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  1. Have some laughs with me...

    Tuesday, March 25, 2014

    It is still women's herstory month.  I'd like to think we are making tomorrow's herstory. I've decided to share women in comedy who are not yet as well known as last week's sharing and are some of whom I have enjoyed.

    Robin Fox    

    I've enjoyed me too, but since I just posted a video of my performance two blogs ago, I'll skip this one.

  2. Funny Women

    Tuesday, March 18, 2014


    People, it's been a very packed week on many levels.  I did have several wonderful experiences in the mix of stuff that felt truly elating.  One was in an acting class taught by a soap opera director and a soap opera actress; one was at one of my jobs where I led a very fun staff development session; and one was yesterday in an email exchange with Lisa Harmon (a funny comic and former "She").  Of course, there were other good moments, but those were outstanding for me.  I consciously rerun them in my mind in order to at least even out the battles with the other team of voices.  

    This is women's herstory month, and this is a site for women in comedy, so I'd like to share some more funny women I've enjoyed over the years.

    I have Kate Clinton on vinyl from her earlier days in the early 80s.
     Robin Tyler (another one I have on vinyl)
    I hope you enjoyed some of whom I've enjoyed.  

  3. As it was getting closer to the Unboxed Voices variety show where I was to perform stand-up, I was worried that I didn't get enough practice in.  Wednesday evening, I went to Lisa Harmon's open mic -- Lisa's Clubhouse.  It seems to draw a more mature crowd (not referring to age) than some others I've endured.  Comedy open mic's are different than poetry or music open mic's.  For those blessed with estrogen, it can be an experience to endure.  But both times I've been to Lisa's Clubhouse, I didn't feel that way at all.  She has accurately called it the least or one of the least misogynistic open mic's in the city.  Says a lot about the state of things in general.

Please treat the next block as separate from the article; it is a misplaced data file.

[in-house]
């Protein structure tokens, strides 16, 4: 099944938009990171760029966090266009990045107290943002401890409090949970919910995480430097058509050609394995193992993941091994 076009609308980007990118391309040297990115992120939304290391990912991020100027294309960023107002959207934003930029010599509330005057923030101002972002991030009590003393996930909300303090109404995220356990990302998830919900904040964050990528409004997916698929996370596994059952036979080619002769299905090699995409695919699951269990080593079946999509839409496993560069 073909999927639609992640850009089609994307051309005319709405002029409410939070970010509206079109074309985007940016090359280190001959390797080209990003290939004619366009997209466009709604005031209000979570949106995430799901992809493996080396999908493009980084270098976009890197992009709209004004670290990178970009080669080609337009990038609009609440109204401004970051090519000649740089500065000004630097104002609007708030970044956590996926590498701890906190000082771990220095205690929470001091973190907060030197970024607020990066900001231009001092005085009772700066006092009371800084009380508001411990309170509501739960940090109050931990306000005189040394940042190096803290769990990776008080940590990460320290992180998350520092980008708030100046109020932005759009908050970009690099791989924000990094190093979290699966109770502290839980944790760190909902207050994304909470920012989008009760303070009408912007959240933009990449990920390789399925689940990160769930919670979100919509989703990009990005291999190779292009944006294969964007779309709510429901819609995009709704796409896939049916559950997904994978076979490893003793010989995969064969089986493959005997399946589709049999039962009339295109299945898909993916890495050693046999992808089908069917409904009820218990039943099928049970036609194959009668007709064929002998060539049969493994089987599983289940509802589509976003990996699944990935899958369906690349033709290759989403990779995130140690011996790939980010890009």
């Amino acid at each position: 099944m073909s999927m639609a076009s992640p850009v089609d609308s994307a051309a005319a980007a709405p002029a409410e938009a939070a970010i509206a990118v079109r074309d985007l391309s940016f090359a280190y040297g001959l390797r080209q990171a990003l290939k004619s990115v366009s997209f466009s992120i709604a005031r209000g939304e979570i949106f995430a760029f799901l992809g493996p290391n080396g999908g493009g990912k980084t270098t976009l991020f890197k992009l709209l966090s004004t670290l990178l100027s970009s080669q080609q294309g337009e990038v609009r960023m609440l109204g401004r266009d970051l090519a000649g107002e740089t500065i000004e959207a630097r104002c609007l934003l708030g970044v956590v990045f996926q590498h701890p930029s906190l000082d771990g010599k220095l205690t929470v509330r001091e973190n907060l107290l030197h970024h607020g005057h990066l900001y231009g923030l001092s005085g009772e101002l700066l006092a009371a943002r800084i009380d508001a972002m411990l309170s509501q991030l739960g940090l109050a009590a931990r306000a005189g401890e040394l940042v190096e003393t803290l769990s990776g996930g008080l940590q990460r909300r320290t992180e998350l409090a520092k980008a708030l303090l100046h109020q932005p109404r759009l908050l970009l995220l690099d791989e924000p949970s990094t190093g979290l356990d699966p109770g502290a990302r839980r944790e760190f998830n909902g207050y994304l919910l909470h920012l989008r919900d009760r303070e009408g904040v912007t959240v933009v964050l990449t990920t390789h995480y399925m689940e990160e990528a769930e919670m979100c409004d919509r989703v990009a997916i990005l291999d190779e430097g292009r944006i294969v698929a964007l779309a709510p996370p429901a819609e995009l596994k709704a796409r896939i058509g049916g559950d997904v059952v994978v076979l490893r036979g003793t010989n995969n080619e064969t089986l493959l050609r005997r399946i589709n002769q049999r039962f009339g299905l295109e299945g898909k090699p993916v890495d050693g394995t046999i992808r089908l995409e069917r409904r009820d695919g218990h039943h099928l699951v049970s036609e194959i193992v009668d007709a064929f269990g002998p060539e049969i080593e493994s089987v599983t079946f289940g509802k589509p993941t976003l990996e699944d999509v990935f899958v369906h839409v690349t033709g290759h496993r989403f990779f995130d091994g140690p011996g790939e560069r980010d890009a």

Lisa was a good host.  She made everyone feel welcome.  She takes great photos of each comic.  She listens to everyone's set.  What I admire so much is her comfort (or at least a very convincing appearance of comfort) as the host.  Some of her lines were just terrific and so in the moment.  I loved, when speaking of blow jobs, how she referred to a semi-soft old man's cock being preferable to a young stiff one banging the back of your throat.  She had me laughing.  And I really appreciated her comeback when some man spoke of vaginas as something ugly.  "Whattaya think that veiny hairy wrinkled ball sac looks like?"  She had me dying.

     I met some others working on their craft, and I enjoyed most people's efforts.  I especially appreciated the work of Cassidy Kirch.  She took a chunk of how life is for women in a patriarchy and made it funny.  A couple of folks offered me their reaction to my set.  I was told I was thought-provoking and hilarious.  I left feeling once again encouraged.

    Saturday night was the show, and I arrived with no time to spare.  I was told I was up next.  Of course I felt like oh shit no time for a sip of wine.  I found my buddy and his guest.  I gave him the camera and batteries for him to tape my performance.  I asked his guest to hold my coat and bag.  I got a cup of water, looked in the mirror, and then told the co-host I was ready.  It turned out they switched me with the musician who was going to originally go on after me.  So I sat and managed to get a wine before my time to get on stage.  But after two sips, I was up. 

    The show was mostly music.  The audience was mainly 20s and 30s and some older.  I hoped very much my material would work with these folks.  I was starting with something "dirty" though it isn't really dirty as much as sexual.  But many people call that dirty.  None of my stuff makes people go "euwww," but sometimes it makes people go "oooohhhhh."